German Fest, and my Mother's Funeral / November 2012
Thursday, Nov. 1, 2012, 8p.m.,
Gold Mine Saloon,
Rue Saint Peter at Dauphine, French Quarter, New Orleans ~ LEJ
by Leonard Earl Johnson
of New Orleans and Lafayette, Louisiana
Roberts Cove, Louisiana
And my Mother's Funeral in Illinois
by Leonard Earl Johnson
A German Fest in Roberts Cove, Louisiana? You laugh? It might tickle the lederhosen off a real German, but this is the best German Festival in the U. S. of A., that I have attended.
There is beer, singing, Alpenhorns, yodeling, white marble graves of original settlers decorated with bright German flags, and hot spicy Bratwurst Sausages (in Germany and the U. S. North, Bratwurst is a mild veal sausage with a strong hint of nutmeg).
|Roberts Cove Germanfest|
Technically it is a German Fest not an Oktoberfest, because it is in October. In Germany, Oktoberfest comes in September. Besides, in Louisiana, a month later is a month cooler. (Not to mention the endless confusion for all of us who follow Pope Gregory's Calender.)
German immigrants were few to French Louisiana, but those who did come left their mark. Notably there were Germans said to have fed the indolent city folk of New Orleans from productive farms on the "German Coast," along Bayou Des Allemonds (French for "Bayou of the Germans"). Amtrak crosses this bayou at the settlement named Des Allemonds.
One day, coming back from New Orleans we were treated to three Des Allemonds' boys mooning the Los Angeles bound Sunset Limited. Outbound swells sipping drinks in the observation car saw three behinds -- one black, two white -- shining up at them.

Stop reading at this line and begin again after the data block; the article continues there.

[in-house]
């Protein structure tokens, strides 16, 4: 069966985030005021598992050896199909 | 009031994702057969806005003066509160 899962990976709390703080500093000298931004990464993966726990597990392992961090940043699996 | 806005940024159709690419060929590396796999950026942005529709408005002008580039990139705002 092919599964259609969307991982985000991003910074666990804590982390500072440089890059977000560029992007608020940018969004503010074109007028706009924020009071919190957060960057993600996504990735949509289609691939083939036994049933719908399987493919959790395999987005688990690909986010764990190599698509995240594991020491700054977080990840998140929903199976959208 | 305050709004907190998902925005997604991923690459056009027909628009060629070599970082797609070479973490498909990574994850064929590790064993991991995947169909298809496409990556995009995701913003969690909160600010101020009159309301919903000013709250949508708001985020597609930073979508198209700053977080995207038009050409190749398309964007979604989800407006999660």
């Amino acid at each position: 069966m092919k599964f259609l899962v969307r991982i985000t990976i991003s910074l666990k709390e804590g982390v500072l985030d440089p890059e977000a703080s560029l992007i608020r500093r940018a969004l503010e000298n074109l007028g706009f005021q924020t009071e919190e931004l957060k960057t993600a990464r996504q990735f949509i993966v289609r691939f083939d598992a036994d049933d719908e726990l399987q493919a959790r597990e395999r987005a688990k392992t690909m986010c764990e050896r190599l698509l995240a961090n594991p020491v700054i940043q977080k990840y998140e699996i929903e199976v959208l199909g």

L. A. Norma said, "Some things change, some things don't."
Roberts Cove is a prosperous rice-growing settlement near Lafayette, Acadiana's "Hub City," and where we left the train that saw the three integrated rear ends.
We were inside the Song Fest Tent, singing, yodeling and listening to Alpenhorns. "Bisschen Deutsch," I answered. She understood "Deutsch," but not "Bisschen".
"A little," I explained, I speak a little German.
We raised our "Bier" and joined in the Rucksack Song. Her husband wore nice lederhosen and sang with great gusto. I would bet money he had been a boyscout and sang these same songs with the same gusto then.
The man said, "Down the road."
"Is your name German?"
"No," he said, "further down the road."
in Illinois, my Grandmother spoke German and English. Her Mother spoke only German. My Mother spoke only English. It was a time when German immigrants, like French immigrants, were bent towards assimilation.
We all lived, in our turn, in a German-American village in Illinois. It was named Ullin, after some early settlers or, as my Father argued, the Daughter of the Polish Count Pulaski, who perished at the Battle of Savanna, during the American Revolution. Pulaski had no children. Sometimes your own Father can be wrong.
My Father was nicknamed Porky, and came from a nearby back hill railroad village named Alto Pass. He was of Danish/Norwegian descent, and did not like the idea of our village being named after Germans. Besides, descendants of the Ullins still lived there and he did not much like them.
My Father and Mother owned a roadhouse, named Porky's, where he was the floor-show sitting at the end of the bar expounding on the Ullin-naming issue, and F. D. R.'s New Deal (he disliked it). My Mother, who grew up in Ullin, liked the 'Ulins', "Just fine." He must have won the Ullin-argument because the resident family named Ullin dropped one 'l' from the spelling of their name.
"Out of fear Porky was making people think them Polish," my Grandmother laughed.
There were, also, a few former slave families, one Irish, and a merchant family we suspected of being Jews passing as Methodist. The Africans were Baptist. The Germans and Irish were Catholic.
My Mother's antecedents
were citizens of Germany's Bönnigheim, near Stuttgart, Swabia. These are lands of mountains, Black Forests, German industry, and people who like to sing and yodel.